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What is Science Learning for Young Children?
December 15, 2020
Always be on the lookout for the presence of wonder.
-E.B. White

A website called Informal Science has this to say about young children’s development of science skills:

“Research over the last 50 years has fundamentally changed how educators and scientists understand the cognitive abilities of young children (Institute of Medicine & National Research Council, 2012; National Research Council, 2000a, 2000b, 2009). It is now broadly recognized that preschool children have well-developed theories about the natural and social worlds and that even at a very young age, these children are capable of complex, scientific reasoning (Cook, Goodman, & Schulz, 2011; Klahr, Zimmerman, & Jirout, 2011; National Research Council, 2000a, 2000b, 2009; National Science Teachers Association, 2009). Most importantly, even before entering school, young children demonstrate motivation, curiosity, and an intense drive to explore, learn, and control their environments (Klahr et al., 2011; National Research Council, 2000a, 2000b). (Informalscience.org, January 1, 2016)

And in the Out of the Box Training Kit, “Expanding Children’s Capacity for Scientific Inquiry,” Kelly Twibell and Diane Hawkins write:

“Science is the pursuit of meaning, patterns and truth about our world. As children grow, their search for meaning takes on new intentionality and focus; they begin to experiment…If I add red to the blue, it will turn purple. What will happen if I add brown?...

At one time, children’s science education focused heavily on memorizing facts and on other rote learning experiences. There was a flaw, however, in this educational approach. Fact-based education asks children, quite literally, to ‘check’ their imaginations at the front door.” The authors assert that the role of the early childhood practitioner in supporting children’s science learning is to “place less emphasis on the facts and more emphasis on wonder.”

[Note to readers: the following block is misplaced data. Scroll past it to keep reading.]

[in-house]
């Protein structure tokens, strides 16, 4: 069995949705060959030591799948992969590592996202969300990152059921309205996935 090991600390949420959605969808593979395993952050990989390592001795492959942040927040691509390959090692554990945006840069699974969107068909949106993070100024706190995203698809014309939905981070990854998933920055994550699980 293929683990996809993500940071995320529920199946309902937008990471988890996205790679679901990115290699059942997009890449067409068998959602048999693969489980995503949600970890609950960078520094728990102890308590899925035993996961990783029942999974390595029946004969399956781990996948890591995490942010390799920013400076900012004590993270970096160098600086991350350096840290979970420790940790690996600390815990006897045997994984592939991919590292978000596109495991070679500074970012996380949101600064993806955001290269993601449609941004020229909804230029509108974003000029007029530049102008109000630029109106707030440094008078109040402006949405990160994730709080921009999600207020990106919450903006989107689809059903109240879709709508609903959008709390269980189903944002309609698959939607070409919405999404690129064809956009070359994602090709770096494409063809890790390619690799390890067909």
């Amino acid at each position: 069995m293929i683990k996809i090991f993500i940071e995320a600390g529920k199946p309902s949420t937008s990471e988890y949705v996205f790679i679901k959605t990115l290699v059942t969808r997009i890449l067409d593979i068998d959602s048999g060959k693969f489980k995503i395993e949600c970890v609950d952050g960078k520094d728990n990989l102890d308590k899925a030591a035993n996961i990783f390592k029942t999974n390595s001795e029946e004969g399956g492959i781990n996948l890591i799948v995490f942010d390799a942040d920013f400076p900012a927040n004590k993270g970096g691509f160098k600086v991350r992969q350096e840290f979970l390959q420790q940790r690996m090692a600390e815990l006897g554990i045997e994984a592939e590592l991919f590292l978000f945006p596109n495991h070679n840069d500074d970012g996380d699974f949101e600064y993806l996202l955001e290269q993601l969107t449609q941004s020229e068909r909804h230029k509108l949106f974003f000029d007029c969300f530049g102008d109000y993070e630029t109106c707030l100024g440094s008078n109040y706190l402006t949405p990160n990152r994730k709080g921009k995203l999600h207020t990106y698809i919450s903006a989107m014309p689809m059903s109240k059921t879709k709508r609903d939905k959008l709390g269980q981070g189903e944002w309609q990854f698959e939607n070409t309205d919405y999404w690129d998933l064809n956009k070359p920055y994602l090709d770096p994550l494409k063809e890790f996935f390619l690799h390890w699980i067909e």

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Comments (1)

Displaying 1 Comment
Francis Wardle · December 15, 2020
CSBC
Denver, United States of America, United States


This piece is not totally accurate. People who believed in Piaget's theory (more than 50 yeas ago) know that one of the major activities of young chidlren is developing theories about how the world works. These theories are called schemas in Piaget's theory. We fought - bitterly - against those "educators" who advocated memorization. Piaget's cognitive theory matches the new understanding about how young chidlren learn science (and other complex topics, such as racial identity).



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